In co-pending U.S. patent application Ser. No. 10/725,801, the applicant disclosed a semiconductor diode with hydrogen detection capability. The semiconductor diode includes: a semiconductor substrate; a doped semiconductor active layer formed on the substrate and made from a compound having the formula XYZ, in which X is a Group m element, Y is another Group III element different from X, and Z is a Group V element; an ohmic contact layer formed on the active layer; and a Schottky barrier contact layer formed on the active layer so as to provide a Schottky barrier therebetween. The Schottky barrier contact layer is made from a metal that is capable of dissociating a hydrogen molecule into hydrogen atoms. The active layer is preferably made from n-type InGaP or AlxGa1-xAs so as to impart the semiconductor diode with a capability of detecting hydrogen at high temperatures.

However, due to a relatively large difference in surface property between the ohmic contact and the active layer, the contact therebetween is relatively poor, which results in an increase in the electrical resistance of the semiconductor diode.

The whole disclosure of the co-pending U.S. patent application Ser. No. 10/725,801 is incorporated herein by reference.

SUMMARY OF THE INVENTION

Therefore, the object of the present invention is to provide a semiconductor diode for hydrogen detection that is capable of overcoming the aforesaid drawback associated with the co-pending U.S. patent application Ser. No. 10/725,801.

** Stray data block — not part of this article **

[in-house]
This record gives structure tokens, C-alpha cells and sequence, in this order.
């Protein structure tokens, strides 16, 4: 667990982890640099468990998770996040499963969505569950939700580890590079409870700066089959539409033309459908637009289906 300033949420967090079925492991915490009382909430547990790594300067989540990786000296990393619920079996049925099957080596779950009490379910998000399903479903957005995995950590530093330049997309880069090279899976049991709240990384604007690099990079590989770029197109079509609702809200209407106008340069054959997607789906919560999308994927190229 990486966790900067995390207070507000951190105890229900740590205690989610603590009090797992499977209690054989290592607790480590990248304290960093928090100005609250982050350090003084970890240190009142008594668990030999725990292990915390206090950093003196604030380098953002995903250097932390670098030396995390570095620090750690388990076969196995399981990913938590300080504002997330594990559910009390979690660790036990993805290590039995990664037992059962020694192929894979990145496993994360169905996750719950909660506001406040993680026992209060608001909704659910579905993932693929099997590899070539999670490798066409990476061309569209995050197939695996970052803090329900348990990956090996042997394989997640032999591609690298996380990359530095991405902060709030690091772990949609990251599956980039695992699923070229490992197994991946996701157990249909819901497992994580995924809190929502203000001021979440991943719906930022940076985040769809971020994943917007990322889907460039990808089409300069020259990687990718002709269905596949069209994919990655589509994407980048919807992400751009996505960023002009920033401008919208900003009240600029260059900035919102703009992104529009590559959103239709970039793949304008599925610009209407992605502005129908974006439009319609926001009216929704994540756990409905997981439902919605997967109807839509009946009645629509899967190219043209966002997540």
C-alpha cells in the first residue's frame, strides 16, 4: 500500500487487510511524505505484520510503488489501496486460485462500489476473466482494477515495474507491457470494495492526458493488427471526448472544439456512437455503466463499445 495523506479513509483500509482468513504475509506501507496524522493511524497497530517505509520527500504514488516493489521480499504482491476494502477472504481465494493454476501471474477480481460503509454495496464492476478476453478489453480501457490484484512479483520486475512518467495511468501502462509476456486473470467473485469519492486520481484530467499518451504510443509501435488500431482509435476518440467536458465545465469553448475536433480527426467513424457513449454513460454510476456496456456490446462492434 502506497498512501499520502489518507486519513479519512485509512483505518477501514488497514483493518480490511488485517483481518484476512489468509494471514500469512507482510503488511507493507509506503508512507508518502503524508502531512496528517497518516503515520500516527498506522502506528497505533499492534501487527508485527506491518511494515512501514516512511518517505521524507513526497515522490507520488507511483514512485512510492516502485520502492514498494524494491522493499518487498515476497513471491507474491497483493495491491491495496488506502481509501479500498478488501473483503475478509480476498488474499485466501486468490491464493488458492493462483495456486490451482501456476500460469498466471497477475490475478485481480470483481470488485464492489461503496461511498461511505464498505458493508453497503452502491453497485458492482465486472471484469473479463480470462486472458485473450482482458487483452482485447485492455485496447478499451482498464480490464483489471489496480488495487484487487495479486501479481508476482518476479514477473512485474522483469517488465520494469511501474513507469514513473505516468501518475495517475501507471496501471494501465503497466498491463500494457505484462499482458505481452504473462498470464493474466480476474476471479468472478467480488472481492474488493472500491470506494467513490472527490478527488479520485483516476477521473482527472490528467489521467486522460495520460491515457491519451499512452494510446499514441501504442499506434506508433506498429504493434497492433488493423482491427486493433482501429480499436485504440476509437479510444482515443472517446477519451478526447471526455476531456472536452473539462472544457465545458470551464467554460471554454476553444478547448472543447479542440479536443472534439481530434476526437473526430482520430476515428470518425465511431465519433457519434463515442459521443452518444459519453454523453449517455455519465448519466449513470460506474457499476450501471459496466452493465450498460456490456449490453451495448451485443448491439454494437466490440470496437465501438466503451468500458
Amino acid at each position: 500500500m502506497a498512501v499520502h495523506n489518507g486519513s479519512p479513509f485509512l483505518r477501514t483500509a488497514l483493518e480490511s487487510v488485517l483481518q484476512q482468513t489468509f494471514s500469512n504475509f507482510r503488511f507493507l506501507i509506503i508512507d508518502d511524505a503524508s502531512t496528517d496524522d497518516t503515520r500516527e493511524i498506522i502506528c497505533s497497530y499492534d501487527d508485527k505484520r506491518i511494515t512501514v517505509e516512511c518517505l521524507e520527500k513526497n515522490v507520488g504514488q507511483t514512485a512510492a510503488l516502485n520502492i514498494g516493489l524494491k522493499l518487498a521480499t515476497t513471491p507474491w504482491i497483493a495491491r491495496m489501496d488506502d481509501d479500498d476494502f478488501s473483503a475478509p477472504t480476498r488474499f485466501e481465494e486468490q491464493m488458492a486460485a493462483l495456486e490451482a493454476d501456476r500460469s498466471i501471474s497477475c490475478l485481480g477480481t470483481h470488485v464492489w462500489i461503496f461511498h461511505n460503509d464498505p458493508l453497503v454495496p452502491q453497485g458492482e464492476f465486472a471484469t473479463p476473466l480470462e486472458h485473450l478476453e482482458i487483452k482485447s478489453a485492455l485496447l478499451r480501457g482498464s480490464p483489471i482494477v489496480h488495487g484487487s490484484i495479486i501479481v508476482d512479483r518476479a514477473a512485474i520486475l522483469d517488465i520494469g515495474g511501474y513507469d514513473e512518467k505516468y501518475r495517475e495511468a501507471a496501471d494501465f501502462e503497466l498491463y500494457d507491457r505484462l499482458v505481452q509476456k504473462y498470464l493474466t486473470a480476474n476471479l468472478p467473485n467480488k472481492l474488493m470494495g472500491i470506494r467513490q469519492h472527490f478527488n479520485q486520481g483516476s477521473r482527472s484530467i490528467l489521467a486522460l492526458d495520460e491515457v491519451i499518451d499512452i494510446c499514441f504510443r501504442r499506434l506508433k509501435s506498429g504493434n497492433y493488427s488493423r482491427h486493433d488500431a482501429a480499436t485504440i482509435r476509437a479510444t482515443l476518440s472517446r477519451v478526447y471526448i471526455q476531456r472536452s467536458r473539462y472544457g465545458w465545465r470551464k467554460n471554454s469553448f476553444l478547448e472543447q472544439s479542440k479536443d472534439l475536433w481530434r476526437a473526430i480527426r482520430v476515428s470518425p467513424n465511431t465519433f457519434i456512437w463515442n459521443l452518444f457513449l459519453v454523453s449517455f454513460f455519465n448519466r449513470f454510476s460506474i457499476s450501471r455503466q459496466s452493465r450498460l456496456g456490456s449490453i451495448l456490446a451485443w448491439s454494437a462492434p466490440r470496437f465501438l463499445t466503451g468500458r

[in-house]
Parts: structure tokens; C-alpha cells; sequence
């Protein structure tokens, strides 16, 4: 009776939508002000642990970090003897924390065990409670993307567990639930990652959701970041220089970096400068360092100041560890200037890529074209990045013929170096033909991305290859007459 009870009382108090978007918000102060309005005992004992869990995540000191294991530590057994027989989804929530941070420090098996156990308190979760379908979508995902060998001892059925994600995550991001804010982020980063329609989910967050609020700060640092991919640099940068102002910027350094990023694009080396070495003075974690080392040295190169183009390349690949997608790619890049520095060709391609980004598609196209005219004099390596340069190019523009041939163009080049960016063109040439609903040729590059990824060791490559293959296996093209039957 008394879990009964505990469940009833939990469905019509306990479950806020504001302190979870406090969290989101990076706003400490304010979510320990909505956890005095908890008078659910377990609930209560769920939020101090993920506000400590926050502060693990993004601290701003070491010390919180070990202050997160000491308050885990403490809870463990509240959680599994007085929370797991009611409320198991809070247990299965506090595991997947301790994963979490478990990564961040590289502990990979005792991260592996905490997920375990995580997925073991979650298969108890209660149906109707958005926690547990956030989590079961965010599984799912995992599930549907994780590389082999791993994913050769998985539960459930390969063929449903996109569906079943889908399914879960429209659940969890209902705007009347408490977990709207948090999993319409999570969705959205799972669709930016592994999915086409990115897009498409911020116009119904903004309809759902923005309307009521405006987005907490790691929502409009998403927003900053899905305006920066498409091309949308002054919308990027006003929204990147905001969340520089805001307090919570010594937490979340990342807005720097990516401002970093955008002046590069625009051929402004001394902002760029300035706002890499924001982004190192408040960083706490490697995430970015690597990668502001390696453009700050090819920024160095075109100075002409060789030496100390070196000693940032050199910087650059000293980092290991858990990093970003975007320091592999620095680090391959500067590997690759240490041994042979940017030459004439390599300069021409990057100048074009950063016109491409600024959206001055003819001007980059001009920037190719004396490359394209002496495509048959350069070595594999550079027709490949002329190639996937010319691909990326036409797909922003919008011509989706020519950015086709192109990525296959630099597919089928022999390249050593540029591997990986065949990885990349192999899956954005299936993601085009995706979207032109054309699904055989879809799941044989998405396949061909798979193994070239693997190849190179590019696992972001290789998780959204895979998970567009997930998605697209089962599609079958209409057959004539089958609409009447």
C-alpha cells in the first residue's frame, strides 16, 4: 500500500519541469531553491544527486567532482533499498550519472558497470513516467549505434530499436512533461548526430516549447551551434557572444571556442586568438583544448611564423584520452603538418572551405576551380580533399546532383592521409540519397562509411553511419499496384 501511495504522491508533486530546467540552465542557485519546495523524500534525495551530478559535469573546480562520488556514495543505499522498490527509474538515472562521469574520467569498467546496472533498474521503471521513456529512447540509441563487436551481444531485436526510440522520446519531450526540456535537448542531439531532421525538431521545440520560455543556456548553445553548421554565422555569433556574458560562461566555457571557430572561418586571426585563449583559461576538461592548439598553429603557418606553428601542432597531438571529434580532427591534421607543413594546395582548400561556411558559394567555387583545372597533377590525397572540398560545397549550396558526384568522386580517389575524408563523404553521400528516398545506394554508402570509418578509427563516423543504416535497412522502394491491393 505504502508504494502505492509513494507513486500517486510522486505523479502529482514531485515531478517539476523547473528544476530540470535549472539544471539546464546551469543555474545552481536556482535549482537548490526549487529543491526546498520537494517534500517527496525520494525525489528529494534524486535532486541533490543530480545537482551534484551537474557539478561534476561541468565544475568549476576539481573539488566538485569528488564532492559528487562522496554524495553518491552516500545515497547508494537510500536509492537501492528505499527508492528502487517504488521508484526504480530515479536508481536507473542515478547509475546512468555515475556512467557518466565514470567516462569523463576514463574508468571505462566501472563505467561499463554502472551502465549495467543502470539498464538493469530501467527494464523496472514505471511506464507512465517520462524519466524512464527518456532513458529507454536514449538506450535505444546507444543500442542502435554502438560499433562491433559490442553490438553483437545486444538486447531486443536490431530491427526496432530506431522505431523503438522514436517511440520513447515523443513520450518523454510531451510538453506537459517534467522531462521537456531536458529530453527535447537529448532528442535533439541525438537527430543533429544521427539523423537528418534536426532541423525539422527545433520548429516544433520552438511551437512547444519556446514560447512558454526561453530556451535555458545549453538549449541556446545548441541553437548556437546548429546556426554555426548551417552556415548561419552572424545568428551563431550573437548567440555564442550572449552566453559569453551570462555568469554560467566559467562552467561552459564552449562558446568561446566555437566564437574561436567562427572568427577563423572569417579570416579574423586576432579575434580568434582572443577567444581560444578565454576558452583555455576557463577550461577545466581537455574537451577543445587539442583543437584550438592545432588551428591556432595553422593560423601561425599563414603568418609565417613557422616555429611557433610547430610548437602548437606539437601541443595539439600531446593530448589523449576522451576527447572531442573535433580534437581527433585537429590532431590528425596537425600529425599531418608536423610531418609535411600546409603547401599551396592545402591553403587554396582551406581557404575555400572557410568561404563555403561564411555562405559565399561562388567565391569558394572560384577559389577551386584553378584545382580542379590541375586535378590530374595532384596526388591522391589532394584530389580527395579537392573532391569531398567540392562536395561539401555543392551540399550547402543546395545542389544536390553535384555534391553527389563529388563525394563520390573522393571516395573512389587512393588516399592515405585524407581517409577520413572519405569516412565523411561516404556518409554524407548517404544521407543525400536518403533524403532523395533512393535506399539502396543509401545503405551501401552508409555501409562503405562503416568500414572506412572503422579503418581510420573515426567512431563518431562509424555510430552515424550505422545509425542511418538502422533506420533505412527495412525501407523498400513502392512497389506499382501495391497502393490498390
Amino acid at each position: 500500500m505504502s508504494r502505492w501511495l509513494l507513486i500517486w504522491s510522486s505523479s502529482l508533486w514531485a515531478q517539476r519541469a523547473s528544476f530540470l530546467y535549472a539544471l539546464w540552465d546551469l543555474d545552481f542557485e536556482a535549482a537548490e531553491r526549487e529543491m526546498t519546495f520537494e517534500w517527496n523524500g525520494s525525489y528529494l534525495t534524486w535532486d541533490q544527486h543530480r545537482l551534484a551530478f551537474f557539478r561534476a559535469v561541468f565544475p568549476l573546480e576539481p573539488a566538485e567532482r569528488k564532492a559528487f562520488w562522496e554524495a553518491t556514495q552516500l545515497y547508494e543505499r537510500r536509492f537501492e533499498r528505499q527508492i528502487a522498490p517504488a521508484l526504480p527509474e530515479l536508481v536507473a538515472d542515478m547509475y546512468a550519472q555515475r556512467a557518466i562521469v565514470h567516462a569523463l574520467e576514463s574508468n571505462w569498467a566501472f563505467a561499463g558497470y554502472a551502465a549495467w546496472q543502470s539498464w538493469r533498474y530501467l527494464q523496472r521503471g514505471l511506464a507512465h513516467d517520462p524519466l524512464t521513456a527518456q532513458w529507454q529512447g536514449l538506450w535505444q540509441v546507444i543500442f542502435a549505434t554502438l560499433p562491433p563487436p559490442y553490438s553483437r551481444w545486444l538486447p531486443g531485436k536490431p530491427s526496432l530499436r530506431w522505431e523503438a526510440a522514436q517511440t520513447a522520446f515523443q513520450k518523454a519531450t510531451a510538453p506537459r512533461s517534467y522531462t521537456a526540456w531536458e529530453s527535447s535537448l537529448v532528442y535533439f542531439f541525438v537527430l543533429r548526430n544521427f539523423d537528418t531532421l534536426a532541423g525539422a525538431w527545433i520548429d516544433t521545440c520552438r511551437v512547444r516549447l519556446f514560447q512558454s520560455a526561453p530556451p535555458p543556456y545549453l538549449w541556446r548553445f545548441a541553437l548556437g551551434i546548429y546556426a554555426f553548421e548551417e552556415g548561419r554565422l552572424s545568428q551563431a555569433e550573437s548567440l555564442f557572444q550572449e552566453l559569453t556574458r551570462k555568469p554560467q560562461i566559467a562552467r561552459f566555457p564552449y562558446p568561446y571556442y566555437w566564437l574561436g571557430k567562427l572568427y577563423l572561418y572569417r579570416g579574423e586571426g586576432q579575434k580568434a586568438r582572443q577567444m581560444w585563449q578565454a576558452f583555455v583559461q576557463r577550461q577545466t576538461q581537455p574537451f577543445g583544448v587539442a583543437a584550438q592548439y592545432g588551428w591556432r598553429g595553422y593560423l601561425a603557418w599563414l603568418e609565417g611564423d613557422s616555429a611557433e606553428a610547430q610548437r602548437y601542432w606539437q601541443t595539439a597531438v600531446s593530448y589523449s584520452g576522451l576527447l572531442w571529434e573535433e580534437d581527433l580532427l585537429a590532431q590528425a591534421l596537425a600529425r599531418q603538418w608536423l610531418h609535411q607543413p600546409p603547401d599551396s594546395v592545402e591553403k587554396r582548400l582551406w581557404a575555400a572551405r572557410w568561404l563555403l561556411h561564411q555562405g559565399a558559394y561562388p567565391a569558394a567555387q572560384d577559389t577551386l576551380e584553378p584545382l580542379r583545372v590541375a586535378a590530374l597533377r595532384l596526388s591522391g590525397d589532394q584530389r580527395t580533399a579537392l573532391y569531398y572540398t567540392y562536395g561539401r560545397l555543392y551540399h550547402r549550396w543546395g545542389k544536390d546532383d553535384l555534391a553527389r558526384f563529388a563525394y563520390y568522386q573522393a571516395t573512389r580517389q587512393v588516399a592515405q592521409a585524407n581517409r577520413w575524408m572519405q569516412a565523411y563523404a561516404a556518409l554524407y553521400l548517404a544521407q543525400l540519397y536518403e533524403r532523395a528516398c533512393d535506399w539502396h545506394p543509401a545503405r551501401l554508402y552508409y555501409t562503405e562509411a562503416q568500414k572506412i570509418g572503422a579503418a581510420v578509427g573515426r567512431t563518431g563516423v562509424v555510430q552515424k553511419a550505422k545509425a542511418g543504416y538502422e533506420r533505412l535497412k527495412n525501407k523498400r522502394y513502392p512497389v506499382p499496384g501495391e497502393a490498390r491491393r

According to the present invention, there is provided a semiconductor diode with hydrogen detection capability that includes: a semiconductor substrate; a doped semiconductor active layer formed on the substrate and made from a compound having the formula XYZ, in which X is a Group m element, Y is another Group III element different from X, and Z is a Group V element; a semiconductor contact-enhancing layer formed on the active layer and made from a compound having the formula MN, in which M is a Group III element, and N is a Group V element; an ohmic contact layer formed on the semiconductor contact-enhancing layer and extending through the semiconductor contact-enhancing layer and into the active layer; and a Schottky barrier contact layer formed on the active layer so as to provide a Schottky barrier therebetween. The Schottky barrier contact layer is made from a metal that is capable of dissociating a hydrogen molecule into hydrogen atoms.

BRIEF DESCRIPTION OF THE DRAWINGS

In drawings which illustrate an embodiment of the invention,

FIG. 1 is a schematic partly sectional view of the preferred embodiment of a semiconductor diode according to the present invention for detecting the presence of hydrogen;

FIG. 2 is an energy band diagram showing the energy band of the preferred embodiment of this invention upon detecting the presence of hydrogen;

FIG. 3 is a diagram showing Schottky barrier heights of the preferred embodiment for different hydrogen concentrations;

FIG. 4 is an I-V characteristics diagram showing I-V curves of the preferred embodiment during detection of hydrogen under different hydrogen concentrations;

FIG. 5 is a sensitivity-vs-hydrogen concentration diagram showing the sensitivity of the preferred embodiment during detection of hydrogen under different hydrogen concentrations and detecting temperatures;

FIG. 6 is an I-V characteristics diagram showing I-V curves of the preferred embodiment during detection of hydrogen at a temperature of 95 C. under different hydrogen concentrations; and

FIG. 7 is a diagram showing the response time of the preferred embodiment during detection of hydrogen under different hydrogen concentrations.

DETAILED DESCRIPTION OF THE PREFERRED EMBODIMENT